Tyler: “I liked the presentation for “Wild” in the music video, but I’m not sure if it’s something that could get televotes. I really enjoyed this song! It’s uplifting in an understated way, and I loved the beat too. The live will have to blow people away though, and I’m not aware enough of her as an artist to see if she can bring a bigger presence to the stage. Excited to see this performed! Do I think this would qualify? It’s a wild guess at this point!”


Laoi: “This is an effective, pleasant pop anthem with a great message about perseverance and self-advocacy in spite of challenges. The lyrics here are worth noting for affording some great depth to the package — a reference to Sylvia Plath’s Bell Jar excellently conveys the idea of a woman struggling to make her way in the world, but refusing to be trapped in that jar. Musically it doesn’t do anything unexpected, but it does deliver a very enjoyable, warm and energetic experience. It may not be a very competitive Eurovision entry, but it is a satisfying pop track with wide appeal.”


James: “A slick self-empowerment pop anthem. Nothing more. Nothing less. Not going to make the Grand Final if it wins Eurosong.”


TOTAL: 23 Points (Average Rating: 5.75)

K Muni & ND – Down In The Rain

David: “The boys here spitting em’ rhymes out here and there, for real, this is actually kinda cool. Some proper rap representation is damn awesome, unlike that trashy mumble crap we get nowadays. The sound is however, just like nowadays, the same sound re-used throughout the song, like this could’ve been fire with a proper hip-hop track!”


Tyler: “This song is a weird mix between whining about not being famous anymore, pumping themselves up for becoming famous again, getting attacked by “the left and the right” (lol), and then also talking about how some women can’t offer anything (!!!)? I’m not sure if I’m supposed to feel inspired by this song or not, but I’m not inspired by this rapping at all. Didn’t enjoy listening to this at all, hope they’re able to work on their issues and feelings outside of a Eurovision national final, good luck!”


Laoi: “It’s great to feature a genre never usually seen in Eurosong — and it helps that Down in the Rain is a solid, current-sounding song. As it goes on, the track does get a bit flat and needs more variation, particularly in regards to the guitar that is unchanging throughout. The purposefully monotonous, downbeat rhyme that finishes each chorus may also not appeal to some. Additionally, the inclusion of the lyric “some women offer nothing” is certainly a bit questionable. For all these faults, it is still incredibly welcome to have a song like this in the mix, which feels fresh, modern, and reflective of the breadth of genres that make up the Irish music scene.”


James: “It’d be a refreshing change to have some Afroswing at Eurovision. Those who want more personal stories behind their entries will be delighted by this tale of persevering through societal, business and personal troubles and coming through the other side victorious. Your mileage may vary based on your personal familiarity with the genre or whether you feel that this would work in the context of an international song contest. For the sake of sending something contemporary and new, Ireland can do far worse than send this, and hopefully fans not familiar with this genre (i.e. the older demographic who watch Ryan Tubridy) can at least give it a chance. It’ll be a great advertisement for the genre, and a greater advertisement for modern Ireland.”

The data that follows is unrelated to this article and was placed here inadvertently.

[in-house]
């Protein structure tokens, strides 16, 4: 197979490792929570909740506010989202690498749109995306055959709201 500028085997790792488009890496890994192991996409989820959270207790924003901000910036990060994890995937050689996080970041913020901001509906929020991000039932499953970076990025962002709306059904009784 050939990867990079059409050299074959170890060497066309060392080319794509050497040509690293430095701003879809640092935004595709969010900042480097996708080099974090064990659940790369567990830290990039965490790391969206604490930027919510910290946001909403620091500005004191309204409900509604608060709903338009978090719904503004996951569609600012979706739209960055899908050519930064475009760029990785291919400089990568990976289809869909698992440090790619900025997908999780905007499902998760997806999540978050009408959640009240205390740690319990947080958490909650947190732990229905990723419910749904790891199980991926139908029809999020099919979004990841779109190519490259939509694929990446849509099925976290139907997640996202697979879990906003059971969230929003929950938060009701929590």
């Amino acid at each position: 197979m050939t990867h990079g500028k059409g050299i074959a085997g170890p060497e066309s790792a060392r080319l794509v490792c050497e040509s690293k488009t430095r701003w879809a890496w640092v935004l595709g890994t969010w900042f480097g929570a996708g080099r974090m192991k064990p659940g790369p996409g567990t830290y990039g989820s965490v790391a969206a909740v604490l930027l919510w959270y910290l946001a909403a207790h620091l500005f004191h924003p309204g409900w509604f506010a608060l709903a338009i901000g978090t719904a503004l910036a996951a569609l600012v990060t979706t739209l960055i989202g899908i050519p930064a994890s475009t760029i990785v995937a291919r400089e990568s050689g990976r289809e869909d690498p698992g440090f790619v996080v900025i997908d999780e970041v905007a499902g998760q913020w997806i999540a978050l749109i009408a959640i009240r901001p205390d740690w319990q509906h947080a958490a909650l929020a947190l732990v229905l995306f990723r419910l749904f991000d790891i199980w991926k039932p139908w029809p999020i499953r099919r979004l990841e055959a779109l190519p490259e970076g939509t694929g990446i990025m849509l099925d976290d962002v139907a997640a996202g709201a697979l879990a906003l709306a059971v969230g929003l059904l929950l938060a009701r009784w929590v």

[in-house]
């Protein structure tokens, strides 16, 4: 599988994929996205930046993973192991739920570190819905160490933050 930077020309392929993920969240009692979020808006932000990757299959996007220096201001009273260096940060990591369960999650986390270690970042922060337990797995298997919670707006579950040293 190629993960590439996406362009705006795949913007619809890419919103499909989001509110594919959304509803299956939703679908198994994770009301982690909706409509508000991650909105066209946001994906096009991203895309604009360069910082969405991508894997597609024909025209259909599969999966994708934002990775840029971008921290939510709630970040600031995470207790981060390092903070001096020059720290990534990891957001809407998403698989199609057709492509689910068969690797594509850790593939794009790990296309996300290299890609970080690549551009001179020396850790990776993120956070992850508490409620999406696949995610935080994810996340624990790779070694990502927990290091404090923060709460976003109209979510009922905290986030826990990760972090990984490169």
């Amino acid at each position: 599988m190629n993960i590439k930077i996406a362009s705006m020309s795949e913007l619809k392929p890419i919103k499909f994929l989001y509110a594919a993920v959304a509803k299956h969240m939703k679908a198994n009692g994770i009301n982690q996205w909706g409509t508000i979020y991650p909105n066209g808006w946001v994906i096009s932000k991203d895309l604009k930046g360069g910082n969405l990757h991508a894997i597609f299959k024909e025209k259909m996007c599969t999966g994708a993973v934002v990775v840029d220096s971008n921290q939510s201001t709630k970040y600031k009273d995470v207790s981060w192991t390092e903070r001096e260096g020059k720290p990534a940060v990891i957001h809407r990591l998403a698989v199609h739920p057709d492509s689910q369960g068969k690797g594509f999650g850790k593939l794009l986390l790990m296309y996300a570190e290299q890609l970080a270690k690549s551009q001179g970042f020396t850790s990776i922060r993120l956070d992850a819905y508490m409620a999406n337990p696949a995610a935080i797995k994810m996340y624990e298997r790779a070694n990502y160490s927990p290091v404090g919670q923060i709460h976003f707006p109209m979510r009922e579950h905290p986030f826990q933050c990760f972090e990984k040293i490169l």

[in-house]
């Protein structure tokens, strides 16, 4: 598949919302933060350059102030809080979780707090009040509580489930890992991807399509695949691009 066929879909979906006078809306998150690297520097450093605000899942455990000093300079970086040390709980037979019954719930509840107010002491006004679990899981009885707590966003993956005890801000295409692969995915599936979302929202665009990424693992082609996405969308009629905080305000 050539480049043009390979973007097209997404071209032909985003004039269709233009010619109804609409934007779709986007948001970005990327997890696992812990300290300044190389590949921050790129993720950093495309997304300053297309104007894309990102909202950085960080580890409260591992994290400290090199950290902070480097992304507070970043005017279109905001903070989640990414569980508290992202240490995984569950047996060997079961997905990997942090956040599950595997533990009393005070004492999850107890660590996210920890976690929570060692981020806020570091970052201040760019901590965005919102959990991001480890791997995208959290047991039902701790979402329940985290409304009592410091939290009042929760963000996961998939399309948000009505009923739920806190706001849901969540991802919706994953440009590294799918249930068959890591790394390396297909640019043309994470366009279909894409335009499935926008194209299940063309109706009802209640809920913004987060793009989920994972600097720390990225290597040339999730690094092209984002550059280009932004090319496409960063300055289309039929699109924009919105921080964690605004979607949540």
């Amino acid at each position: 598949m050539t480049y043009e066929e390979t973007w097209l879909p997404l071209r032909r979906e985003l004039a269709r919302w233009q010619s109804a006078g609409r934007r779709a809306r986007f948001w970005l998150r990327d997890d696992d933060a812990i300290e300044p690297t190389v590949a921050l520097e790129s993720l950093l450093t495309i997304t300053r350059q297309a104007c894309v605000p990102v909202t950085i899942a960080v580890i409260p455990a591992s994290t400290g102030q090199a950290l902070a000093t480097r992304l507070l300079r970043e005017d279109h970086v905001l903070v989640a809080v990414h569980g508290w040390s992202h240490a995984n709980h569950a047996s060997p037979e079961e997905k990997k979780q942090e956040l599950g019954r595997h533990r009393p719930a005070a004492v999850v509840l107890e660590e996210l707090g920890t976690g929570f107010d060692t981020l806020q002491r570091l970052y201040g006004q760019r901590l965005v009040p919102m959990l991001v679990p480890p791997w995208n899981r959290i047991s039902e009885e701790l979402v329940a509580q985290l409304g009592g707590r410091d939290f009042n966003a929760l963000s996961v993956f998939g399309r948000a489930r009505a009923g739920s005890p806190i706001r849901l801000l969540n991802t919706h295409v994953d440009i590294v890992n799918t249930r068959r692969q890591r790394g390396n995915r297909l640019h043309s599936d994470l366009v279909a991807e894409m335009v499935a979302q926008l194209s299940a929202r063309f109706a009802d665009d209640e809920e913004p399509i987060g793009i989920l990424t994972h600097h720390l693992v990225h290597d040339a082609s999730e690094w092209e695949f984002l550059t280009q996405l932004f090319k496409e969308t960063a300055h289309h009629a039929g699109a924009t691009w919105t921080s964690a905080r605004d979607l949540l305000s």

TOTAL: 23 Points (Average Rating: 5.75)

Public Image Limited – Hawaii

David: “What an absolute poor attempt at a song, dreadful lyrics, an uncreative sound, lack of a wish to even attempt anything! Let’s just think of Hawaii and call that a day…”


Tyler: “The story behind this song is heart-breaking, but it doesn’t necessarily mean that overshadows parts of the song that I don’t like. I think the lyrics, while moving, are repetitive and the song feels a minute too long here. I liked the instrumentation, but felt repetitive after a while. I don’t think this would qualify either, so while I understand wanting to show this song to a wider audience, in terms of being an Eurovision song, this doesn’t work well. All the best, but I think choosing this song would be a mistake for Ireland.”


Laoi: “The idea behind Hawaii is beautiful — a loving tribute to John Lydon’s wife, who has sadly long-suffered from Alzheimer’s disease, and his memories of a holiday they shared years ago. While the story behind the song is poignant, and it is a song crafted with a lot of love, unfortunately its message isn’t communicated well by the song alone. Without foreknowledge of the thoughts behind Hawaii, it comes across as strange, empty and repetitive. The continuous “aloha’s” in this instance swiftly become hokey and awkward, rather than serving their intended bittersweet purpose. While its repetition may be viewed as a reflection of its sad story, that story will not be clear to all who listen; instead, Hawaii leaves the impression of a song that quickly runs out of ideas.”


James: “I am not going to comment on John Lydon as a person and the decades of dodgy views and personal misrepresentations. The focus should be on his wife Nora, who has been suffering with Alzheimer’s for years, and to whom this love letter is dedicated. It deserves a critique absent the antics of its author, as this song contains no essence of the divisive man. Nostalgia can often be cheap (recall those vapid “Remember when” social media posts your aunts share on Facebook), but here nostalgia is not cynical and is personal. Nostalgia for a place and a time where John and Nora had their best times, with John frantically repeating the memories in vain as Nora’s condition sets in and her memory of those moments degrades. It feels repetitive to the listener, which kind of hampers it for the purposes of a song contest, but it’s a powerful message on a horrible disease. A surprisingly mature and heartfelt effort from one of pop music’s most infamously immature men.”


TOTAL: 16 Points (Average Rating: 4)

The Verdict

With all of our scores totalled, here is our ranking:

  1. ADGY – Too Good For Your Love
  2. CONNOLLY – Midnight Summer Night
  3. Leila Jane – Wild 
  4. K Muni & ND – Down in the Rain (Joint 3rd place)
  5. Wild Youth – We Are One
  6. Public Image Ltd. – Hawaii

According to Team ESCUnited, Ireland should send ADGY to Liverpool! Do you agree with our pick? You can vote now in our poll to have your say on who you’d like to see Ireland select!

The Late Late Eurosong Special airs tomorrow, Friday the 3rd, on RTÉ One and the RTÉ Player at 21:35 GMT (22:35 CET).

Who are #YOU hoping Ireland will send to Liverpool 2023? Will you be tuning in to The Late Late Eurosong Special? Let us know on our forum HERE, comment below or on social media @ESCUnited!